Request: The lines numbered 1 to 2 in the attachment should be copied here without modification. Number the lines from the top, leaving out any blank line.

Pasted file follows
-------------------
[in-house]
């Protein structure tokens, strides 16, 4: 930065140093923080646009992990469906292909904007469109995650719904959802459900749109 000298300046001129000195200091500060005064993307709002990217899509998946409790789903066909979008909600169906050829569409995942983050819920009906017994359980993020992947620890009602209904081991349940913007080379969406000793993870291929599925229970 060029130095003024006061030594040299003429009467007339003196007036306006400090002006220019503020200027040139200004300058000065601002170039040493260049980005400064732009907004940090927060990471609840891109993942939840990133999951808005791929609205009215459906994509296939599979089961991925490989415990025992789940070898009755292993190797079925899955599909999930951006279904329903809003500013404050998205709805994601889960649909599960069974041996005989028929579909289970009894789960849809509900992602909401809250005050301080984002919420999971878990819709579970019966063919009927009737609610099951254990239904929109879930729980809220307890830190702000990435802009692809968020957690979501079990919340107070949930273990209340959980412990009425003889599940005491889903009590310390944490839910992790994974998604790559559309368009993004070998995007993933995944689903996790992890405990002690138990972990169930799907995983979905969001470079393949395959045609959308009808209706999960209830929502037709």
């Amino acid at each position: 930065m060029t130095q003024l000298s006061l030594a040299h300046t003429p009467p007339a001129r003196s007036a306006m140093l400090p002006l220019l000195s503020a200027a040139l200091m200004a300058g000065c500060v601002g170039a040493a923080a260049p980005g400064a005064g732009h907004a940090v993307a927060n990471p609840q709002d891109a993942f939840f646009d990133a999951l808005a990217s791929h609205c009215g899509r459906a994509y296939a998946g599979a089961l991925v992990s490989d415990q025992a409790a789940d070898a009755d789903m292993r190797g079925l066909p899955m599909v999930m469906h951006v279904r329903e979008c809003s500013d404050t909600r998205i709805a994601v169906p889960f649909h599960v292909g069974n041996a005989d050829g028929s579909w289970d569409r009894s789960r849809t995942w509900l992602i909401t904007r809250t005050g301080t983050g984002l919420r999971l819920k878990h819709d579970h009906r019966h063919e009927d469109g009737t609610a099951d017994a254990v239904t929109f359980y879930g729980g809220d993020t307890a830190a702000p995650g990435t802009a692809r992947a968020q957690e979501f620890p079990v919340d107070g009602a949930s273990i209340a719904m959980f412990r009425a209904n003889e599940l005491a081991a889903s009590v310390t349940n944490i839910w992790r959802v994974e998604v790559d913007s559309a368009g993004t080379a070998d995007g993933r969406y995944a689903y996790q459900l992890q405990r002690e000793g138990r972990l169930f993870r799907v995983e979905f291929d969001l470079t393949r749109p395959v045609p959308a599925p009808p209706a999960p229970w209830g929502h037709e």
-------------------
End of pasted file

[in-house]
């Protein structure tokens, strides 16, 4: 930065140093923080646009992990469906292909904007469109995650719904959802459900749109 000298300046001129000195200091500060005064993307709002990217899509998946409790789903066909979008909600169906050829569409995942983050819920009906017994359980993020992947620890009602209904081991349940913007080379969406000793993870291929599925229970 060029130095003024006061030594040299003429009467007339003196007036306006400090002006220019503020200027040139200004300058000065601002170039040493260049980005400064732009907004940090927060990471609840891109993942939840990133999951808005791929609205009215459906994509296939599979089961991925490989415990025992789940070898009755292993190797079925899955599909999930951006279904329903809003500013404050998205709805994601889960649909599960069974041996005989028929579909289970009894789960849809509900992602909401809250005050301080984002919420999971878990819709579970019966063919009927009737609610099951254990239904929109879930729980809220307890830190702000990435802009692809968020957690979501079990919340107070949930273990209340959980412990009425003889599940005491889903009590310390944490839910992790994974998604790559559309368009993004070998995007993933995944689903996790992890405990002690138990972990169930799907995983979905969001470079393949395959045609959308009808209706999960209830929502037709």